Hillary Rodham Clinton said her Pennsylvania primary victory is for everyone who’s been counted out.
Still the underdog, the New York senator told a spirited rally in Philadelphia on Tuesday night that the “tide is turning” in her Democratic presidential nomination contest against Barack Obama. He would have all but knocked her from the race if he’d been able to pull off a win in Pennsylvania.
Instead, Clinton savored another big-state victory and prepared to pivot to Indiana and North Carolina for the next round. Former President Bill Clinton joined his wife on the primary night stage for the first time since Super Tuesday on Feb. 5, and the two shared a long embrace.
“You know, some people counted me out and said to drop out,” she told supporters, who roared their disapproval of that idea. “But the American people don’t quit and they deserve a president who doesn’t quit, either.”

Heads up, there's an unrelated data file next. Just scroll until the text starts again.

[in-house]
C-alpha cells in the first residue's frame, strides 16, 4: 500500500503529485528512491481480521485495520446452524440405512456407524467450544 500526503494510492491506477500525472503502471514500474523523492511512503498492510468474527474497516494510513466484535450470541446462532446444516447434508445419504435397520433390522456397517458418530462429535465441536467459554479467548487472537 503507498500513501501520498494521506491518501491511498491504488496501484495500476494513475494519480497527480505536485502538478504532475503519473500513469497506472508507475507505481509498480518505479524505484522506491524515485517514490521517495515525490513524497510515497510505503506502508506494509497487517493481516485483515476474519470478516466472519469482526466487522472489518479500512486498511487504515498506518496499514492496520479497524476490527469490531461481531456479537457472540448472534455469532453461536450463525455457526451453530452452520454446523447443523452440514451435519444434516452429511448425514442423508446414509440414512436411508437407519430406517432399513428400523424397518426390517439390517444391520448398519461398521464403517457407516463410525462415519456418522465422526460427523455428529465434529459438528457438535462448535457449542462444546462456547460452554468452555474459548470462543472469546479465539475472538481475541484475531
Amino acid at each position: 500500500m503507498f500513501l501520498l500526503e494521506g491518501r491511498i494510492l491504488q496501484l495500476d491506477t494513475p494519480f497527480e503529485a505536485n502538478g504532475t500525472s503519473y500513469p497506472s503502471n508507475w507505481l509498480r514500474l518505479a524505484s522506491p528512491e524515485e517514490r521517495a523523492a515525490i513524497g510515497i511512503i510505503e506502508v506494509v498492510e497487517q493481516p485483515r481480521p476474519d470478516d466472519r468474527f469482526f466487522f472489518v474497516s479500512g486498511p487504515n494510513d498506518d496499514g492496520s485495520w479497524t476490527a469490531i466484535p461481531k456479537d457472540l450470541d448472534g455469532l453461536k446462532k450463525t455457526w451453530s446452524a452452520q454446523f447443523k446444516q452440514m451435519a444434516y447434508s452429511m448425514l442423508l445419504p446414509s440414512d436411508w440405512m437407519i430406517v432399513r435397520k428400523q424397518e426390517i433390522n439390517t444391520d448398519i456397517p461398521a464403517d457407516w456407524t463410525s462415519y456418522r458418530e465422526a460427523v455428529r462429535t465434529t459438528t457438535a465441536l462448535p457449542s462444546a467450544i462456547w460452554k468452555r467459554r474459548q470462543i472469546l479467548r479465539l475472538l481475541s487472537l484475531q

Clinton still faces a daunting road, thanks to Obama’s earlier string of victories, and a diminished field of contests still ahead. She was hoping that party leaders known as super-delegates would see her Pennsylvania victory as validation of her claim that she’s the one with the experience and judgment to take on the issues Americans care about.
“For six weeks, Senator Obama and I crisscrossed the state ... being judged side by side, making our best case,” she said. “You listened and today you chose. With two wars abroad and an economic crisis here at home, you know the stakes are high and the challenges are great. But you also know the possibilities ... are endless with a president who’s ready to lead on Day One.”
She prevailed in a particularly bitter contest that threatened to polarize Democrats as Republican John McCain cruises on in preparation for the fall campaign. Clinton was the longtime leader in Pennsylvania opinion polls and saw that advantage shrink closer to the primary.
“We were up against a formidable opponent,” she said. “He broke every spending record in this state, trying to knock us out of this race. Well, the people of Pennsylvania had other ideas.”